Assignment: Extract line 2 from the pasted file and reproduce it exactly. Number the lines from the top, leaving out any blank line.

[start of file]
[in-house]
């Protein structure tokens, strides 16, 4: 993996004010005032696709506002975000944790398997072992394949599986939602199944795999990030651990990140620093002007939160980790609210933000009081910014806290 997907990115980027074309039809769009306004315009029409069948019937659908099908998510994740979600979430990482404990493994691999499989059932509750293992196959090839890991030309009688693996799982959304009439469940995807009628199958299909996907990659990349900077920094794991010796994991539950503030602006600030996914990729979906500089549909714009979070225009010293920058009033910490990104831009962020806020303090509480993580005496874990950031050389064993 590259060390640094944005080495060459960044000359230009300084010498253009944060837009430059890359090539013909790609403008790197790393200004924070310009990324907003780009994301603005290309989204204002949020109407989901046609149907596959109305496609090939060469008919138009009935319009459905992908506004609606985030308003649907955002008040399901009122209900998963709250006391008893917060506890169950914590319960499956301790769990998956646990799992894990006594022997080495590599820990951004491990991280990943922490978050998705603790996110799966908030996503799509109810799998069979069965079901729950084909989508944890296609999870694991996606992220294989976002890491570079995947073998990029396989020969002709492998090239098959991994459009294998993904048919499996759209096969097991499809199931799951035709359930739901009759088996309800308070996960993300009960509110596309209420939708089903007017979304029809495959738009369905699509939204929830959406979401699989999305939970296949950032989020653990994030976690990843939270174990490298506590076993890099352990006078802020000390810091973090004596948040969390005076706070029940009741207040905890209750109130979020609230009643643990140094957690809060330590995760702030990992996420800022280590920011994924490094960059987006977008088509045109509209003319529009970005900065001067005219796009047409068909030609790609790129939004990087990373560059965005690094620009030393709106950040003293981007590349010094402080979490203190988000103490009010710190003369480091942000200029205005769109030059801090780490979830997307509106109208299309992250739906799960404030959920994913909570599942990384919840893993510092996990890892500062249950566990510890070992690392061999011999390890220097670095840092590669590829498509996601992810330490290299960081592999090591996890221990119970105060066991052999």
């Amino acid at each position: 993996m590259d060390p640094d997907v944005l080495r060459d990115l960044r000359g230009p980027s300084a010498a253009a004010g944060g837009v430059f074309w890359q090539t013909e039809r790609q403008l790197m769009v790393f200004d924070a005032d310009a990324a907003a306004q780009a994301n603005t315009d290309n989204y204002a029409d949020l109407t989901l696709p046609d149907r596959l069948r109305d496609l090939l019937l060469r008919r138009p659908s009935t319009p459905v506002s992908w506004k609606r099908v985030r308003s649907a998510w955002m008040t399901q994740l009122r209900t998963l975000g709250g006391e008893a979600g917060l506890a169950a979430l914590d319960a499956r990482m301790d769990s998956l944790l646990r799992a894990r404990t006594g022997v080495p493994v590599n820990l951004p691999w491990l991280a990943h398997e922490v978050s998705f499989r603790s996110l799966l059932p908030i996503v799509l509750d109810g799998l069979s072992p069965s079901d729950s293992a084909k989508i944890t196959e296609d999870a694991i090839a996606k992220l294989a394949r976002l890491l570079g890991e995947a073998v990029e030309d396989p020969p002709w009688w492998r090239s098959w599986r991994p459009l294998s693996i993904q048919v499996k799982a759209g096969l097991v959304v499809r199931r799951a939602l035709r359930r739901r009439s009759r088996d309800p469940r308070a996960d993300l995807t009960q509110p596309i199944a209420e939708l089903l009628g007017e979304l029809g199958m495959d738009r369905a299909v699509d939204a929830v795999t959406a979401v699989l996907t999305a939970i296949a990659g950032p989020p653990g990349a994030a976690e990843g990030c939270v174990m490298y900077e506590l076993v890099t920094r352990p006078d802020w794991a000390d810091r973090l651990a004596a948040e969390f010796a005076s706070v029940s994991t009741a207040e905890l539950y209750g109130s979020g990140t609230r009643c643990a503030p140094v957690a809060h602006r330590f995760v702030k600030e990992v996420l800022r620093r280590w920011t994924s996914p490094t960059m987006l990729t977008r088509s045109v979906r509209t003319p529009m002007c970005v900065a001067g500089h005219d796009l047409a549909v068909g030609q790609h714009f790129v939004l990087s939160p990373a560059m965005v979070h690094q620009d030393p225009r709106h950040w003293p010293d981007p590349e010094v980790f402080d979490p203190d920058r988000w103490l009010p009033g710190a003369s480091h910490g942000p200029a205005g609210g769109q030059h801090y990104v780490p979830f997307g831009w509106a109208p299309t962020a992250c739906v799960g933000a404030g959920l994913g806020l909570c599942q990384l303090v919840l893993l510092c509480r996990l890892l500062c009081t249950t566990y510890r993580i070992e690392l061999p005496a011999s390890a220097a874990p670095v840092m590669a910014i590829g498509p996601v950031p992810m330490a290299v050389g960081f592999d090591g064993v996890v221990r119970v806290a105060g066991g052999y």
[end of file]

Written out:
């Protein structure tokens, strides 16, 4: 993996004010005032696709506002975000944790398997072992394949599986939602199944795999990030651990990140620093002007939160980790609210933000009081910014806290 997907990115980027074309039809769009306004315009029409069948019937659908099908998510994740979600979430990482404990493994691999499989059932509750293992196959090839890991030309009688693996799982959304009439469940995807009628199958299909996907990659990349900077920094794991010796994991539950503030602006600030996914990729979906500089549909714009979070225009010293920058009033910490990104831009962020806020303090509480993580005496874990950031050389064993 590259060390640094944005080495060459960044000359230009300084010498253009944060837009430059890359090539013909790609403008790197790393200004924070310009990324907003780009994301603005290309989204204002949020109407989901046609149907596959109305496609090939060469008919138009009935319009459905992908506004609606985030308003649907955002008040399901009122209900998963709250006391008893917060506890169950914590319960499956301790769990998956646990799992894990006594022997080495590599820990951004491990991280990943922490978050998705603790996110799966908030996503799509109810799998069979069965079901729950084909989508944890296609999870694991996606992220294989976002890491570079995947073998990029396989020969002709492998090239098959991994459009294998993904048919499996759209096969097991499809199931799951035709359930739901009759088996309800308070996960993300009960509110596309209420939708089903007017979304029809495959738009369905699509939204929830959406979401699989999305939970296949950032989020653990994030976690990843939270174990490298506590076993890099352990006078802020000390810091973090004596948040969390005076706070029940009741207040905890209750109130979020609230009643643990140094957690809060330590995760702030990992996420800022280590920011994924490094960059987006977008088509045109509209003319529009970005900065001067005219796009047409068909030609790609790129939004990087990373560059965005690094620009030393709106950040003293981007590349010094402080979490203190988000103490009010710190003369480091942000200029205005769109030059801090780490979830997307509106109208299309992250739906799960404030959920994913909570599942990384919840893993510092996990890892500062249950566990510890070992690392061999011999390890220097670095840092590669590829498509996601992810330490290299960081592999090591996890221990119970105060066991052999």